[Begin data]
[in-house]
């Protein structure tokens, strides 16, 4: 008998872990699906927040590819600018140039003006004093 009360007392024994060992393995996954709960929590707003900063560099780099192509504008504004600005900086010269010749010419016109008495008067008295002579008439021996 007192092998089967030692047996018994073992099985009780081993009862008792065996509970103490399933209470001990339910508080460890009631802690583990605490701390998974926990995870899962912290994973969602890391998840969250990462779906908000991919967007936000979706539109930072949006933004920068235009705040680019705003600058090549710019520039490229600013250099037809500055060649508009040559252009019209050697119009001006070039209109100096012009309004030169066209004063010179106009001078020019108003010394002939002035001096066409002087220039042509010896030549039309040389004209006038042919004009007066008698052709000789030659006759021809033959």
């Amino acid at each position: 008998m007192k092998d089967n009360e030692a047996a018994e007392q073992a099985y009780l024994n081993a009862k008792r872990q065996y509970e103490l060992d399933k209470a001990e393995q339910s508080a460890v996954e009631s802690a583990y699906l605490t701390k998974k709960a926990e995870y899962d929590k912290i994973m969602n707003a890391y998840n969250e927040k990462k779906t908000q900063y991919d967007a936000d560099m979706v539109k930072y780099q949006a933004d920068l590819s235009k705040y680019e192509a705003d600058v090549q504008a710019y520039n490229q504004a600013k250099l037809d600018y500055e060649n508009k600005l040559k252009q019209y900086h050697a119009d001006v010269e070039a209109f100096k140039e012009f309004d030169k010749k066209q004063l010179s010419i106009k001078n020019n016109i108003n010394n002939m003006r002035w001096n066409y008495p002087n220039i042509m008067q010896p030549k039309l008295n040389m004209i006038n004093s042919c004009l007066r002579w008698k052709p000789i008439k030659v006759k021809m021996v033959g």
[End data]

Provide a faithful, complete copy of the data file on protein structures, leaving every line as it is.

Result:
[in-house]
């Protein structure tokens, strides 16, 4: 008998872990699906927040590819600018140039003006004093 009360007392024994060992393995996954709960929590707003900063560099780099192509504008504004600005900086010269010749010419016109008495008067008295002579008439021996 007192092998089967030692047996018994073992099985009780081993009862008792065996509970103490399933209470001990339910508080460890009631802690583990605490701390998974926990995870899962912290994973969602890391998840969250990462779906908000991919967007936000979706539109930072949006933004920068235009705040680019705003600058090549710019520039490229600013250099037809500055060649508009040559252009019209050697119009001006070039209109100096012009309004030169066209004063010179106009001078020019108003010394002939002035001096066409002087220039042509010896030549039309040389004209006038042919004009007066008698052709000789030659006759021809033959």
């Amino acid at each position: 008998m007192k092998d089967n009360e030692a047996a018994e007392q073992a099985y009780l024994n081993a009862k008792r872990q065996y509970e103490l060992d399933k209470a001990e393995q339910s508080a460890v996954e009631s802690a583990y699906l605490t701390k998974k709960a926990e995870y899962d929590k912290i994973m969602n707003a890391y998840n969250e927040k990462k779906t908000q900063y991919d967007a936000d560099m979706v539109k930072y780099q949006a933004d920068l590819s235009k705040y680019e192509a705003d600058v090549q504008a710019y520039n490229q504004a600013k250099l037809d600018y500055e060649n508009k600005l040559k252009q019209y900086h050697a119009d001006v010269e070039a209109f100096k140039e012009f309004d030169k010749k066209q004063l010179s010419i106009k001078n020019n016109i108003n010394n002939m003006r002035w001096n066409y008495p002087n220039i042509m008067q010896p030549k039309l008295n040389m004209i006038n004093s042919c004009l007066r002579w008698k052709p000789i008439k030659v006759k021809m021996v033959g």